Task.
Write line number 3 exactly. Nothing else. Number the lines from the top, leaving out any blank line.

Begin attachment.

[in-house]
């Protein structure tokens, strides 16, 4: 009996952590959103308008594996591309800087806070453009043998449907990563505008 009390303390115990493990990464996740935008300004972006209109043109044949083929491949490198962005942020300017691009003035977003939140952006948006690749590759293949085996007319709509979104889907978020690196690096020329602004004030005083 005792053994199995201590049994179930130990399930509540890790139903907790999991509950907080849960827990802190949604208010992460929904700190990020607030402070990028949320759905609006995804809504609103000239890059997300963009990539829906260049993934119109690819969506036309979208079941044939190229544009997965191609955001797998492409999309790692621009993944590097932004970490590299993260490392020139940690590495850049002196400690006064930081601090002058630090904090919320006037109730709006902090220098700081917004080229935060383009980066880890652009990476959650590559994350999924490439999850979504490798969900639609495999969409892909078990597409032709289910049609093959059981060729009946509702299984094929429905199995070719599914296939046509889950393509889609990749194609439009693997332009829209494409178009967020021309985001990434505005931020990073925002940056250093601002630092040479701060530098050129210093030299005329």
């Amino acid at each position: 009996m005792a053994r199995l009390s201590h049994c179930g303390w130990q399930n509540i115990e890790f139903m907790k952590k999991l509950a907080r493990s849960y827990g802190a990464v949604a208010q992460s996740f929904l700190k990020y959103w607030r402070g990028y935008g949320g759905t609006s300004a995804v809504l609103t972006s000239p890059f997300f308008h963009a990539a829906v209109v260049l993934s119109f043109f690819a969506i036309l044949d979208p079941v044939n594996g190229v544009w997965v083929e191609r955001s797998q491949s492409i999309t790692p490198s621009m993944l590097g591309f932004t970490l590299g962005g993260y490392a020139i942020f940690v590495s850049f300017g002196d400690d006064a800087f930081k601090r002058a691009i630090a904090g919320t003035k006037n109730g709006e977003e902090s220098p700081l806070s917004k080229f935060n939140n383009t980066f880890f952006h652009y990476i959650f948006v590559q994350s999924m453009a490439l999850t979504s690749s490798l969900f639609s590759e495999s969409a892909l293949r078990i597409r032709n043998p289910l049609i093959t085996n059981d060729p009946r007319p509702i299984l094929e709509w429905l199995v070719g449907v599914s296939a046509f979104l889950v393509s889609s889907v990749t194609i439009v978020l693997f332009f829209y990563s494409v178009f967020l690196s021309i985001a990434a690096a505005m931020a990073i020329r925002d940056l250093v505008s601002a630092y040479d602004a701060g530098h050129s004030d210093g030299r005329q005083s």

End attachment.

């Amino acid at each position: 009996m005792a053994r199995l009390s201590h049994c179930g303390w130990q399930n509540i115990e890790f139903m907790k952590k999991l509950a907080r493990s849960y827990g802190a990464v949604a208010q992460s996740f929904l700190k990020y959103w607030r402070g990028y935008g949320g759905t609006s300004a995804v809504l609103t972006s000239p890059f997300f308008h963009a990539a829906v209109v260049l993934s119109f043109f690819a969506i036309l044949d979208p079941v044939n594996g190229v544009w997965v083929e191609r955001s797998q491949s492409i999309t790692p490198s621009m993944l590097g591309f932004t970490l590299g962005g993260y490392a020139i942020f940690v590495s850049f300017g002196d400690d006064a800087f930081k601090r002058a691009i630090a904090g919320t003035k006037n109730g709006e977003e902090s220098p700081l806070s917004k080229f935060n939140n383009t980066f880890f952006h652009y990476i959650f948006v590559q994350s999924m453009a490439l999850t979504s690749s490798l969900f639609s590759e495999s969409a892909l293949r078990i597409r032709n043998p289910l049609i093959t085996n059981d060729p009946r007319p509702i299984l094929e709509w429905l199995v070719g449907v599914s296939a046509f979104l889950v393509s889609s889907v990749t194609i439009v978020l693997f332009f829209y990563s494409v178009f967020l690196s021309i985001a990434a690096a505005m931020a990073i020329r925002d940056l250093v505008s601002a630092y040479d602004a701060g530098h050129s004030d210093g030299r005329q005083s």